The real problem here is that research and development into renewable energy resources is going to make some countries very rich indeed. Unfortunately, the US won’t be included in this number if our government fails to incentivize our scientists, technologists, engineers, companies, and communities as to the importance of developing and deploying these technologies.


I’m practically pulling (what little remains of) my hair out here, so let’s move on to tariffs. As reported by CNBC, President Trump proclaimed that, “Trade wars are good, and easy to win.” Based on his deep understanding of economic theory (“I think I know about it better than [the Federal Reserve]”), the President then proceeded to launch the first strike in what has proved to be an ever-increasing tit-for-tat campaign of imposing tariffs — not just on China, but also on our friends and allies.

Who pays these tariffs? Well, on one side of the debate we have our commander-in-chief who assures us that the Chinese are paying all the tariffs we place on their goods. Now, it ill behooves any of us to criticize anyone who, in his own words, is “like, really smart” and “a very stable genius” (lest anyone feels the President misspoke, he also tells us that, “I’m very highly educated. I know words. I have the best words.” And, who amongst our number can argue with logic like this?).

Unfortunately, almost everyone else is of the opinion that importers pay the tariffs as the goods enter the country. One of my friends just paid close to $1,000 in tariffs on $3,000 of electronic goods. She doesn’t seem to have received the memo that the Chinese should have paid these tariffs for her.

Since I really am not an expert in this sort of thing (“I R an Engineer”), I called my friend Junko Yoshida, who is Global co-editor in chief for AspenCore Media. Junko said that a good starting point to learn all about this stuff is a Special Project (SP) she and her colleagues undertook earlier this year titled US-China Trade Damages Done. Junko went on to say:

Within that SP, there are several stories; the first one — Tech Warfare Outbreak Hits China’s AI — is an interview I did with economist Dieter Ernst. Although it’s long, it’s definitely worth reading because it takes you back in the history and gives you much needed context. The supply chain issue was brought up in the same SP in the China Trade War Detours Supply Chain column. As for the perception gap between the US and China, A Widening China-US Perception Gap is highly recommended. Also recommended is AI a Focus as U.S. Preps Export Controls with regard to export controls and the Committee on Foreign Investment in the United States (CFIUS).

Now, I fear that following my tirade above, you may think I’m a Republican-hating Democrat. You’d be wrong on several counts, not the least of which is that I’m not a Democrat. There are many members of the House of Representatives I respect on both sides of the aisle, and others I wouldn’t trust as far as I could throw them. The same applies for members of the Senate.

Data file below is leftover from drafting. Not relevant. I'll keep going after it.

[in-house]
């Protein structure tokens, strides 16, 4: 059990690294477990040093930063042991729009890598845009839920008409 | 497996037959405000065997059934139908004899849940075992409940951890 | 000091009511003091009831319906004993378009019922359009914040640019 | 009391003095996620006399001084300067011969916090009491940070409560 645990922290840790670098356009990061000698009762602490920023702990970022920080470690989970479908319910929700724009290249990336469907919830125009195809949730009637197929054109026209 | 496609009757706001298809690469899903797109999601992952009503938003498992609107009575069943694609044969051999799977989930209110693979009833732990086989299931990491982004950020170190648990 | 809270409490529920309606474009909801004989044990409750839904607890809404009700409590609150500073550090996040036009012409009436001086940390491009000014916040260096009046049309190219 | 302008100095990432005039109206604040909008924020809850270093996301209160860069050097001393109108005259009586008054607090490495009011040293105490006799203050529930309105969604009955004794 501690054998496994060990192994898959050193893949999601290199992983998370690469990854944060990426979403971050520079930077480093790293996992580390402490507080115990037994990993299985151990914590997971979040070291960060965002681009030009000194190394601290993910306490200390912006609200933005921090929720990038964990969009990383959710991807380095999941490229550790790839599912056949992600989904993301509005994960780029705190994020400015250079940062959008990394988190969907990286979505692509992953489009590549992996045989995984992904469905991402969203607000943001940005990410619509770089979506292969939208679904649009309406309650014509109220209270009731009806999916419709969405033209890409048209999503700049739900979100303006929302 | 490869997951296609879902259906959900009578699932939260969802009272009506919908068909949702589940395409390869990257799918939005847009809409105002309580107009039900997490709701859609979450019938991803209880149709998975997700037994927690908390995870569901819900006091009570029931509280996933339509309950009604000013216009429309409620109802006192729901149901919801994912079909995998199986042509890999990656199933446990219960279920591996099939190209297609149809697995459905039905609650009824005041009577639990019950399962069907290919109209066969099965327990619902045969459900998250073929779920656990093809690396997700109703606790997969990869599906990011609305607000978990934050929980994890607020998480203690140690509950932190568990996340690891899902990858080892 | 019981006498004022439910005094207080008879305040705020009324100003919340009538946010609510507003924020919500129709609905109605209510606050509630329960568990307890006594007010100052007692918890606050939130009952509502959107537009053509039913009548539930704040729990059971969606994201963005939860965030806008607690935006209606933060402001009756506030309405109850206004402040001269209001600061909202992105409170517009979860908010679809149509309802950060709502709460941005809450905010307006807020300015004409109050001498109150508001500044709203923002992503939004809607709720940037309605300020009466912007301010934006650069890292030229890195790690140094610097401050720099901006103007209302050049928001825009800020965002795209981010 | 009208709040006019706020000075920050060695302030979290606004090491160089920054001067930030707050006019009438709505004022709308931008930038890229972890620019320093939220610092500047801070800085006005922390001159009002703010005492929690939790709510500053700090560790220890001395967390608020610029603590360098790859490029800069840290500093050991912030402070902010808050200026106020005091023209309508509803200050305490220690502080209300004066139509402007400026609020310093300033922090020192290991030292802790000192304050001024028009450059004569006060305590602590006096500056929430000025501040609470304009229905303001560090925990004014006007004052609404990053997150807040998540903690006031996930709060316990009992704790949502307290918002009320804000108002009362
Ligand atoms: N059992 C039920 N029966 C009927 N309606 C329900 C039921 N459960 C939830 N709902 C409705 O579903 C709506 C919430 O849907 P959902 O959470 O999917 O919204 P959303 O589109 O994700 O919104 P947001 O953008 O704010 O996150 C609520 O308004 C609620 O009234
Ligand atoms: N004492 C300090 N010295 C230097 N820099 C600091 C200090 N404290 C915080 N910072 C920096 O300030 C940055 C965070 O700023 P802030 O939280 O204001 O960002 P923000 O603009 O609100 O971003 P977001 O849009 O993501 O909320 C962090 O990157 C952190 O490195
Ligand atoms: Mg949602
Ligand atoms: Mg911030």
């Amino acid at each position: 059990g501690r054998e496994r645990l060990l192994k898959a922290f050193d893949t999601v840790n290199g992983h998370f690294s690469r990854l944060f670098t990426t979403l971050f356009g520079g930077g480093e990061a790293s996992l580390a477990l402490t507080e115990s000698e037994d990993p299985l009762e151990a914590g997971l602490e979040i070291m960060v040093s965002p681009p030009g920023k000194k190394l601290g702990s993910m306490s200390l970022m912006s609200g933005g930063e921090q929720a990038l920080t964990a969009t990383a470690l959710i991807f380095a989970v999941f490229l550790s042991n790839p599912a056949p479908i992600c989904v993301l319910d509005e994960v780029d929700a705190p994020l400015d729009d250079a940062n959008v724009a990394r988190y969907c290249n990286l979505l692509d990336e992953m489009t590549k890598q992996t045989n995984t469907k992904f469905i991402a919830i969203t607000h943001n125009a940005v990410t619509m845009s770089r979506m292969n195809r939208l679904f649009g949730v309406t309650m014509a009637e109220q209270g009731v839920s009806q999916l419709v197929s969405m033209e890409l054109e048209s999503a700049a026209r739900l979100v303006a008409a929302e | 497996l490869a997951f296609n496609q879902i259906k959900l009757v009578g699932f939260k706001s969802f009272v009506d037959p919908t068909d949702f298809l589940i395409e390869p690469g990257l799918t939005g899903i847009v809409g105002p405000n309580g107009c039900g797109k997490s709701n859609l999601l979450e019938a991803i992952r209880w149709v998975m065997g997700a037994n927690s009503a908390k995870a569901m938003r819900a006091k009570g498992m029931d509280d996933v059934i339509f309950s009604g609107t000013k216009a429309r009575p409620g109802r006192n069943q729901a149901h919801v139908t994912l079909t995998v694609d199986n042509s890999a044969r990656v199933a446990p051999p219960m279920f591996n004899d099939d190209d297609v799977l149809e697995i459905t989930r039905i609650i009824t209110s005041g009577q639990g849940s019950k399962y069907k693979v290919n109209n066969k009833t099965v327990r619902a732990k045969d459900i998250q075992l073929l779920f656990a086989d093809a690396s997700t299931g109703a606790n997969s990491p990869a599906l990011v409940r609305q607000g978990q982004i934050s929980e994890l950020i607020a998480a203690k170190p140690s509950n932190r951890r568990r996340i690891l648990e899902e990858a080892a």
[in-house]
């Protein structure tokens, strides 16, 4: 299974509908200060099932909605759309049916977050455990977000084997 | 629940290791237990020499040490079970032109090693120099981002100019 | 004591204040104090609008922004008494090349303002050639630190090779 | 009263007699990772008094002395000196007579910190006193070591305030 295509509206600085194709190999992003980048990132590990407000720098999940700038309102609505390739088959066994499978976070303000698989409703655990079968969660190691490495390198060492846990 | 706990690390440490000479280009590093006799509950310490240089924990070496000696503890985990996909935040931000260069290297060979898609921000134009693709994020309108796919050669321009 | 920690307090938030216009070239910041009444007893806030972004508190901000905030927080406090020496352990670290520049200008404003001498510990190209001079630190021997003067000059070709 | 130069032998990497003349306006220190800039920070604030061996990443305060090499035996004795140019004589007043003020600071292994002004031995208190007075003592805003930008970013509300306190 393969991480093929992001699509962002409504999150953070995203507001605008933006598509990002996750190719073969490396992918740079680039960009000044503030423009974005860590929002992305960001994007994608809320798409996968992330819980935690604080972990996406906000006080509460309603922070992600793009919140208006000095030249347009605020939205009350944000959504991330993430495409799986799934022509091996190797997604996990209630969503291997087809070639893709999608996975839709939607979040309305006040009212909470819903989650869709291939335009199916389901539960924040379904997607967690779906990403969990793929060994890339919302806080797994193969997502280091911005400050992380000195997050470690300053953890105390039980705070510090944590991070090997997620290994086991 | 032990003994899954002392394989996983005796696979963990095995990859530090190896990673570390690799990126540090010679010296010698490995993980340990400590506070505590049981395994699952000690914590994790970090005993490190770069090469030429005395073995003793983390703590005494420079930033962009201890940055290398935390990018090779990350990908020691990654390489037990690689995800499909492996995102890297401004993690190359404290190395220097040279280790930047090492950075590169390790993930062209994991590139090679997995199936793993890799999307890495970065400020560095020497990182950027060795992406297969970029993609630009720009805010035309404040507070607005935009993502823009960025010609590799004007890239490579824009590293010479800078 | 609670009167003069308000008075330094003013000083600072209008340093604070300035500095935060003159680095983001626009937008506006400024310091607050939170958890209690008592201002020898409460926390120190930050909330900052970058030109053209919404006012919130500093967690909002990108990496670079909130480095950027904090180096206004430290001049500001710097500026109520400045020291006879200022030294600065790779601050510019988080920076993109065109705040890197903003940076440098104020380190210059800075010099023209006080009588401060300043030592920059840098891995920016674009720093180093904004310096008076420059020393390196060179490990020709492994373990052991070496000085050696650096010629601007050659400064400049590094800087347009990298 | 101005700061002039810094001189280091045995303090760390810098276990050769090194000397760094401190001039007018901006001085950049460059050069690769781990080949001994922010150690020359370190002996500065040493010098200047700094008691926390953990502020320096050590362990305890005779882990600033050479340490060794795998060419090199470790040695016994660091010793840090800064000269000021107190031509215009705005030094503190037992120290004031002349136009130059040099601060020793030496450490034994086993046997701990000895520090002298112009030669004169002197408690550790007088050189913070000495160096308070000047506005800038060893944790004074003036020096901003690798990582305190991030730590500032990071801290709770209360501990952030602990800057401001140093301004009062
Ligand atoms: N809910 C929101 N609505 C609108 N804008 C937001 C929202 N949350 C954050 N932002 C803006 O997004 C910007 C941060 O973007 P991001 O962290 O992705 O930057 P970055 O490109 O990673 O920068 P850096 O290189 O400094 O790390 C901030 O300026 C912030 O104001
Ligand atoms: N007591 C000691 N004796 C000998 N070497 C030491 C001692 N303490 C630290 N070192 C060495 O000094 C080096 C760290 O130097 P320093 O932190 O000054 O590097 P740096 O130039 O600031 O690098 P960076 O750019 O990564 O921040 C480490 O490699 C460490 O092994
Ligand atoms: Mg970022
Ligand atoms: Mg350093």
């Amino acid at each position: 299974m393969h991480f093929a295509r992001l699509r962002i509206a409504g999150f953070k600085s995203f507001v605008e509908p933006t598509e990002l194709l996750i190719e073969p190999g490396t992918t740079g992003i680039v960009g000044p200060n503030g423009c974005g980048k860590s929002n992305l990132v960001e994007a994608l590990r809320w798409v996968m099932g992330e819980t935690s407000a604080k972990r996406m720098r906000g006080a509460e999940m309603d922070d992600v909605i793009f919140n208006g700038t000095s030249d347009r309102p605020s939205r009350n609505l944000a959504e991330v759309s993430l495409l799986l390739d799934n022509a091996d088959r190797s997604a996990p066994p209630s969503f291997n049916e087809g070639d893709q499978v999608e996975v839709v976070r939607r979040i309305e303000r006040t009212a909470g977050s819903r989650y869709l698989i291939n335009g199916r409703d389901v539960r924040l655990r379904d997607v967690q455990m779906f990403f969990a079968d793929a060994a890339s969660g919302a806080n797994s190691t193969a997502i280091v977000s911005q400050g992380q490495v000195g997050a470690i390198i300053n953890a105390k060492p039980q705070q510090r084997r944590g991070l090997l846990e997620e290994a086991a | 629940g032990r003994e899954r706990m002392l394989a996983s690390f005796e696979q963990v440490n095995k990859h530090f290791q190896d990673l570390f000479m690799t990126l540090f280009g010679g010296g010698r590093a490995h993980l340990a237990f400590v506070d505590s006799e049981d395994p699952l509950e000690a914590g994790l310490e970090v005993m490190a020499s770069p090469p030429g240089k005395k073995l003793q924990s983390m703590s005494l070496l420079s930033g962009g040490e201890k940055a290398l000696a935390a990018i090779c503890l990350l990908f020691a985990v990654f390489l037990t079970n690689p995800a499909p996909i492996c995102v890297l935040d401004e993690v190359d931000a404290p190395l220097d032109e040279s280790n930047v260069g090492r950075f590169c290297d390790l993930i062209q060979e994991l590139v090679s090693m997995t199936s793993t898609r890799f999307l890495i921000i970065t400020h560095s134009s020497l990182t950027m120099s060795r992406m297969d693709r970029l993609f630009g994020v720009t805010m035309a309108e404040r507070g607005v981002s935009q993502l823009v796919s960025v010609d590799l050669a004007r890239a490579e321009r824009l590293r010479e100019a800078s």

A couple of election cycles ago, for example, Jon Meade Huntsman Jr. was one of the potential Republican nominees for the 2012 presidential election. In addition to serving on the administrations of five presidents, Huntsman had been the US Ambassador to China from 2009 to 2011 (later, he served as US Ambassador to Russia from 2017 to 2019).

Whenever I saw him speak in a debate, I found myself nodding my head agreeing with whatever he was saying. Suffice it to say that I would have been proud to have Jon Meade Huntsman Jr. as President of the USA.

The bottom line is that I personally don’t care which party is in power, although I certainly think it makes things simpler if the executive branch and the majorities in both houses are batting for the same team.

The one thing I think is really important is for the commander-in-chief to be a person of integrity who surrounds himself by experts (including people with different views, not just sycophantic “yes people”), and who commands respect both at home and on the world stage.

In particular, I would love to have a commander in chief who listens to all of his advisors (economic, scientific, civilian, military, etc.), who works to build consensus, and who makes sage, well-reasoned decisions that make sense to the rest of us, make our friends happy to be our friends, and make our enemies fear our wrath.

What I don’t want is someone who makes spur-of-the-moment policy decisions in isolation on things they don’t understand, and then communicates their intent to the rest of us (civilians, military, government, friends, and enemies) via Twitter in the wee hours of the morning because — let’s be honest — that’s how covfefe’s happen, and none of us wants that.

Clive "Max" Maxfield

Written by

Over the years, Max has designed everything from silicon chips to circuit boards and from brainwave amplifiers to Steampunk Prognostication Engines (don’t ask).


Discussing the business of hardware and hardware manufacturing.